The private chapel of the imperial family, the Cathedral of the Annunciation, with its nine golden domes, is not dedicated to independence, like the Dormition Cathedral, or to the victories of the Russian army, as is the Cathedral of the Archangel, but… to prayer.
Each Tsar enriched the edifice by adding new works of art. For Ivan the Terrible, it was an extra door: excommunicated after his fourth marriage, he could only attend the service if he stayed behind a gate. Completed in 1489 by an architect from Pskov influenced by the Italian Renaissance, the cathedral is distinguished by its jasper floor, golden doors, frescoes, and, of course, its extraordinary iconostasis, on which hang icons by Andrei Rublev, his master Theophanes the Greek, and Prokhor of Gorodets.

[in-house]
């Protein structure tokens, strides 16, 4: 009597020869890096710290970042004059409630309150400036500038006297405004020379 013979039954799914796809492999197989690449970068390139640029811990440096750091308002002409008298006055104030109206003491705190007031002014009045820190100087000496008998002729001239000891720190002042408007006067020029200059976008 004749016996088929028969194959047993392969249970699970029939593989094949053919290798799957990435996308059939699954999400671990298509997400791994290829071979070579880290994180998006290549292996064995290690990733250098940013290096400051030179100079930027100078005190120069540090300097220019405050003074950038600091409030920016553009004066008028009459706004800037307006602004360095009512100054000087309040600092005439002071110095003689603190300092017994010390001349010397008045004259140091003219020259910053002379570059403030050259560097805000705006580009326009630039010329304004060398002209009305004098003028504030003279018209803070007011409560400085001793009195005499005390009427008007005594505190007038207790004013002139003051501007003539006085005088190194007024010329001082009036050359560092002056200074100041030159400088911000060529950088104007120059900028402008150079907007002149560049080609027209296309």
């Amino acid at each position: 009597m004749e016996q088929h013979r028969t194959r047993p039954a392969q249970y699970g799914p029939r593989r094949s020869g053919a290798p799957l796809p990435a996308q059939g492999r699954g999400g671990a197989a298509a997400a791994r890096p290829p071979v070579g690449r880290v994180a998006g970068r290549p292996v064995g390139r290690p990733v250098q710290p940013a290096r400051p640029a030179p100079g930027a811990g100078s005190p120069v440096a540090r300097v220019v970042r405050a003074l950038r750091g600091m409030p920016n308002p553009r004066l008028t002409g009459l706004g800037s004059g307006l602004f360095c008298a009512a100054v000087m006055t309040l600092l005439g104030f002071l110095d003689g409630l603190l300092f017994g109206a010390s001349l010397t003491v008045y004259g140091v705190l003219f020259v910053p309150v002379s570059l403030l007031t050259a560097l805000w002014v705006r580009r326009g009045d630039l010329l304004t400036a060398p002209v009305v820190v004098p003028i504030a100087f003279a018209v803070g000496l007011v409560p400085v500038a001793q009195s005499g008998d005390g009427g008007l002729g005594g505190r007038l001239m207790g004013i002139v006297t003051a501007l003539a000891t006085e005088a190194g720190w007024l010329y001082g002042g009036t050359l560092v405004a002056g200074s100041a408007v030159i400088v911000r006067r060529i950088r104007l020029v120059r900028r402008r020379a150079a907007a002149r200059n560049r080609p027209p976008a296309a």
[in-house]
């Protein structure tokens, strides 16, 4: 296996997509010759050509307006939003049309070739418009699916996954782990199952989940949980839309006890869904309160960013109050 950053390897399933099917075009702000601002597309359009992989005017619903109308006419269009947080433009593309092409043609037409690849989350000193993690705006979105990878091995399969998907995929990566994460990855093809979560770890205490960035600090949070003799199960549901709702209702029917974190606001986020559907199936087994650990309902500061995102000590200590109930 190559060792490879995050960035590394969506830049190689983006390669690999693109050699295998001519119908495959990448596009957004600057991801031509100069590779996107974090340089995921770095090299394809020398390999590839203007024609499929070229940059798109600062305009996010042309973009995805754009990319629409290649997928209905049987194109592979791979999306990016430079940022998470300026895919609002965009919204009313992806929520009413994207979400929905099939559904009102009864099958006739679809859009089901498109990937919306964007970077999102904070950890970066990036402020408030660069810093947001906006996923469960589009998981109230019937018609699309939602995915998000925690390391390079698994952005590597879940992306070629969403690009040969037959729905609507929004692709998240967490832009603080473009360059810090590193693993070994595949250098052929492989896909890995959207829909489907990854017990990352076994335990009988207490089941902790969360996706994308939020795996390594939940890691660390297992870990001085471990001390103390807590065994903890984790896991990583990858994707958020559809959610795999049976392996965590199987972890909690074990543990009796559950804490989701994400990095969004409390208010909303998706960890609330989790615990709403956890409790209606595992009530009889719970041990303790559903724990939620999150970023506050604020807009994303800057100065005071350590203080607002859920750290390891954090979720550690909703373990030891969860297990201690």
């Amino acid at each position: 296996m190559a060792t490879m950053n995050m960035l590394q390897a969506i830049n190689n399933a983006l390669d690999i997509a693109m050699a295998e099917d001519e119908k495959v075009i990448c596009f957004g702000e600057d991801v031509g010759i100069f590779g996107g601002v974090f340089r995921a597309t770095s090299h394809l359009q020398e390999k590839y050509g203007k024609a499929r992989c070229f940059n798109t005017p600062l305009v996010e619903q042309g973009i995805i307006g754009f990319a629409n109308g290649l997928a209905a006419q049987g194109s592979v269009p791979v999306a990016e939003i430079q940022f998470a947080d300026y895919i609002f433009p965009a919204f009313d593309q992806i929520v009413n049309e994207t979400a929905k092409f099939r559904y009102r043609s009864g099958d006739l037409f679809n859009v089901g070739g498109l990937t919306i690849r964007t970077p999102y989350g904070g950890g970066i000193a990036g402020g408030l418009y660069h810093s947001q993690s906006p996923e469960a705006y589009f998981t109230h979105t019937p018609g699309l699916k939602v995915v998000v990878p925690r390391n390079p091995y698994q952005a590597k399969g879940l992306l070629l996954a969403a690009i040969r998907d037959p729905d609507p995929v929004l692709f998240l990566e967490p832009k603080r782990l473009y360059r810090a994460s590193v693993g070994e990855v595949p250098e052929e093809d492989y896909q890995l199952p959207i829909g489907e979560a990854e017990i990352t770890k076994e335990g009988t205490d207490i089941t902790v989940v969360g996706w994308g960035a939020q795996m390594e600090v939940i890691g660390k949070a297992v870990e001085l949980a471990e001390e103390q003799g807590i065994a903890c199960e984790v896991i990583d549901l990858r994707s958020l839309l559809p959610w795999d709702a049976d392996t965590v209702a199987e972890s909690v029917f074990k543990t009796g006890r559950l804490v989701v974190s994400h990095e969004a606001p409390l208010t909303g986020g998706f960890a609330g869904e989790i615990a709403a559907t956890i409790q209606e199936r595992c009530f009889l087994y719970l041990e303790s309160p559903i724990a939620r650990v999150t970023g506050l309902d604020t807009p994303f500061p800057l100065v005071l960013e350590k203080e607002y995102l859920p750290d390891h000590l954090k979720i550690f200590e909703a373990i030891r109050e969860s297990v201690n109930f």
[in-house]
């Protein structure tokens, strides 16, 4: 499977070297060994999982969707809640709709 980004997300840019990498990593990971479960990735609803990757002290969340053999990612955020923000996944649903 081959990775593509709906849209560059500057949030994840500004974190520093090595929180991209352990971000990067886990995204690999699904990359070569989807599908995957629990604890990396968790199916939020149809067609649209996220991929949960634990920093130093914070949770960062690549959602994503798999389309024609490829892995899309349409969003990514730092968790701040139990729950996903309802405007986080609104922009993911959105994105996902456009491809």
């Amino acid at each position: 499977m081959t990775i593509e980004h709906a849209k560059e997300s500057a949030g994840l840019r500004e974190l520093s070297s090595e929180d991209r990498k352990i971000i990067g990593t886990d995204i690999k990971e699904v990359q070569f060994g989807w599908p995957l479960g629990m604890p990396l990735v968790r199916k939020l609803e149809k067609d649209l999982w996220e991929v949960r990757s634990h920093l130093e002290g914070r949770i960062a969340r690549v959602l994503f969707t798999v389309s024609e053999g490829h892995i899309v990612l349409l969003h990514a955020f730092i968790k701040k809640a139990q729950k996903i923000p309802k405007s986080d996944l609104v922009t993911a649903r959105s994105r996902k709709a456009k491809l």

There is an especially well-executed Eastern-Orthodox Deesis (Christ enthroned, carrying a book, and flanked by the Virgin Mary and St. John the Baptist), with the Mother of God, dressed in black veils on a gold background, raising her hands in supplication.
Cathedral of the Annunciation
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